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Tag Archives: Occult World

Stone’s Public House – Ashland

Built in 1832 by Captain John Stone, this public house has been an inn, a restaurant, a stop on the Underground Railroad, and a regular visiting place for the ghosts of John Stone, a traveling salesman who Stone accidentally killed, a little girl who died in the inn in the late 1800s, a former manager, and possibly some slaves who …

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Session House on the Campus of Smith College

The Session House dormitory is said to be haunted by two college students who died in a dark passage, two small children accidentally killed by their nervous mother, and two lovers whose doomed romance was never meant to be. In 1700, John Hunt built a house for his family outside of the main military complex in Northampton. To protect against …

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The Redheaded Hitchhiker of Route 44

One of the most popular and most notorious phantoms in Massachusetts walks along a dark stretch of road in the town of Rehoboth. For more than three decades, a redheaded man has been seen walking down Route 44, waiting to be picked up. At times he has been seen hitchhiking, and other times he has been seen walking into the …

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Metropolitan State Hospital – Waltham

The Metropolitan State Hospital on the Waltham/Lexington line is one of several buildings designed and built by the late Dr. Thomas Kirkbride. Originally opened as a state-run mental asylum in 1930, the massive 490 acres of property has served many purposes since then: a haunted house for charity, a farm, and a school for juvenile offenders. Although the hospital is …

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Houghton Mansion – North Adams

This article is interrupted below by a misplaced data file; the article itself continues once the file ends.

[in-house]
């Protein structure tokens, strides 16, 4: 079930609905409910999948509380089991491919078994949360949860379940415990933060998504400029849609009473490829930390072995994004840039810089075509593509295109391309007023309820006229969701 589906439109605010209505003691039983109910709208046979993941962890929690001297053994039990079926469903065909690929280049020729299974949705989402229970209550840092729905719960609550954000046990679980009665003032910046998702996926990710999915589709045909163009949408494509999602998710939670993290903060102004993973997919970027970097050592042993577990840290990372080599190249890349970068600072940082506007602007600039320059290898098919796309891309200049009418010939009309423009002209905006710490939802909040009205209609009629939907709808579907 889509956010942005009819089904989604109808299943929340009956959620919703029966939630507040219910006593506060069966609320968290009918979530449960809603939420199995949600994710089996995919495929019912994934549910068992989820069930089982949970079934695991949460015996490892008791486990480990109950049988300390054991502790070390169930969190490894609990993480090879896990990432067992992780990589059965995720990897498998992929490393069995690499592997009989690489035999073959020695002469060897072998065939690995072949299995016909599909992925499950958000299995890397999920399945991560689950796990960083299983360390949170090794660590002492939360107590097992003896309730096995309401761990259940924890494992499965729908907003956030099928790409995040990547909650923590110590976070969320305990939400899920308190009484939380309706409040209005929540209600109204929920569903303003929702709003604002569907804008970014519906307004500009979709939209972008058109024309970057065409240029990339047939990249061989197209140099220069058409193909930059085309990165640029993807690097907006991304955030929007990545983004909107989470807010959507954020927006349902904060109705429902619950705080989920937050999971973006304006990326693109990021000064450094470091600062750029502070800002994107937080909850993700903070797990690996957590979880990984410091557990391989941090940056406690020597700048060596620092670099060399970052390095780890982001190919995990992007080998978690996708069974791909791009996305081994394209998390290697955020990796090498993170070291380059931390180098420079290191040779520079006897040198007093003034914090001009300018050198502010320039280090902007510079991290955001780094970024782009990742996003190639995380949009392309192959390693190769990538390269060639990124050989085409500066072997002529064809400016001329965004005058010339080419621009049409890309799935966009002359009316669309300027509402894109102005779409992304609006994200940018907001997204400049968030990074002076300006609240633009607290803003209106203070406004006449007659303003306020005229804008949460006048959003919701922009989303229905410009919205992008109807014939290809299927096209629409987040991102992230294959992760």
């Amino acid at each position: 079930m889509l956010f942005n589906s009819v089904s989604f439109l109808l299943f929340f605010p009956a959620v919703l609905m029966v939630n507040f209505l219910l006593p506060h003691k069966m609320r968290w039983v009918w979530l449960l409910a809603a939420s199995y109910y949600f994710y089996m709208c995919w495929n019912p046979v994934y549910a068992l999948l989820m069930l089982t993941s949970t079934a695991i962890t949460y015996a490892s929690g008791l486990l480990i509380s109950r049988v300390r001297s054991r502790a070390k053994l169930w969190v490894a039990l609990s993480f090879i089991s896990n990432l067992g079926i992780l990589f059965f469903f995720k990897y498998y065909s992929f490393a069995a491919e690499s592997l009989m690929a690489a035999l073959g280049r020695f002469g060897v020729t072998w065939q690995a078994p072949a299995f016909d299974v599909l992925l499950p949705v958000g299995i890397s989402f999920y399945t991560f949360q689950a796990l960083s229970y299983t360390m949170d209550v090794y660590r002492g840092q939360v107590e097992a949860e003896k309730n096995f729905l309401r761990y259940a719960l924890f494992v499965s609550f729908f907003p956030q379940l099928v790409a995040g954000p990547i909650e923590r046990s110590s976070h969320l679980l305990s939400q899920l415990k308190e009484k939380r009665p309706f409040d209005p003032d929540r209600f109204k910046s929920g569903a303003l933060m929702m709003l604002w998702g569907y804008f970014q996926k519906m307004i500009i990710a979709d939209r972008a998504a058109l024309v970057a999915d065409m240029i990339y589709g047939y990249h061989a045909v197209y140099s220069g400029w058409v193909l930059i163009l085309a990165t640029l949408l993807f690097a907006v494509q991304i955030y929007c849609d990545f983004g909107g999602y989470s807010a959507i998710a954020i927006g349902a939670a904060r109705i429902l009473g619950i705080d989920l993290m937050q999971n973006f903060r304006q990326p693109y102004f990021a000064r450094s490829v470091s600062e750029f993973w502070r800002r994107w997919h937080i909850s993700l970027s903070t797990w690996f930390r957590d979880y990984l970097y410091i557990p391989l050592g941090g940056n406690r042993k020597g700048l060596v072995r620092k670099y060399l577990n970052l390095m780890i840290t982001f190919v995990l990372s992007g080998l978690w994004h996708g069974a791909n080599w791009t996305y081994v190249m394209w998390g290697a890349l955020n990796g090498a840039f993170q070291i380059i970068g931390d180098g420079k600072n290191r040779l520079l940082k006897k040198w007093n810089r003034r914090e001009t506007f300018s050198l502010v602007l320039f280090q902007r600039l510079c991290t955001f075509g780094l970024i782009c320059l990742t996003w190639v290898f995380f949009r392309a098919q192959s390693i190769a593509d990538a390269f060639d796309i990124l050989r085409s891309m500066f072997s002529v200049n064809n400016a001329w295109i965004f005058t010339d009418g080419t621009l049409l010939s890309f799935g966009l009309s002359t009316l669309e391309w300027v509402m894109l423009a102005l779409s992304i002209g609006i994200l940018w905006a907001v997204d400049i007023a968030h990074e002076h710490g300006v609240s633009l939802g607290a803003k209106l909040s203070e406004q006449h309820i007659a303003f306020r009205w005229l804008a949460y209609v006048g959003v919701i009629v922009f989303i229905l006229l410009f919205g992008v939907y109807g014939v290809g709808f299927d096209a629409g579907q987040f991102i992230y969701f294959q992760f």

The Houghton Mansion is located deep in the Berkshires in North Adams, Massachusetts. It was the home of the New England 29 former mayor of North Adams and wealthy patriarch Albert C. Houghton. On a warm summer’s day in 1911, a family outing turned tragic. Chauffer John Widders was driving the Houghton family in a Pierce-Arrow when he was forced …

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Captain Lindsey House – Rockland

Nestled among the historic seaport buildings of Rockland, Maine, the nine-room Captain Lindsey House, built in 1837, is one of Rockland’s first inns. The house has served as the offices of the water company, a rooming house, and now an inn. At one time, traveling theaters were popular and actors went from town to town performing; many that came through …

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Joshua Chamberlain House Museum – Brunswick

The house was built in the 1820s and was renovated by Joshua Chamberlain in 1871. It stayed in the family until 1939, when it was sold to a local landlord. The landlord turned the building into apartments and it remained that way until 1983, when the Pejepscot Historical Society bought the home and began renovations to restore it to resemble …

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Boothe Homestead

The town of Stratford, Connecticut, is home to a piece of property with a rich and mysterious history. The Boothe Homestead sits among 32 acres filled with a picturesque landscape, unique architecture, and an even more interesting history. Stratford was originally organized in 1639, and this property is perhaps the most remarkable in Fairfield County. The original home dates back …

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Windham Textile History Museum

For almost 130 years, this building has stood on the corner of Union and Main Streets. Down the road are the rows of houses built to accommodate the workers. If you were a foreman, you could live further up in town away from the common workers. If you were an owner or manager, you lived in the “hill section” (still …

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Carousel Gardens Restaurant

William H. Wooster came to Seymour in 1878, having been born in Waterbury, Connecticut. He was known as a captain of industry. He started a bank, the water company, a manufacturing company, and was involved with the schools and church in Seymour. He was often referred to as the founder of Seymour. Mr. Wooster believed he should be living in …

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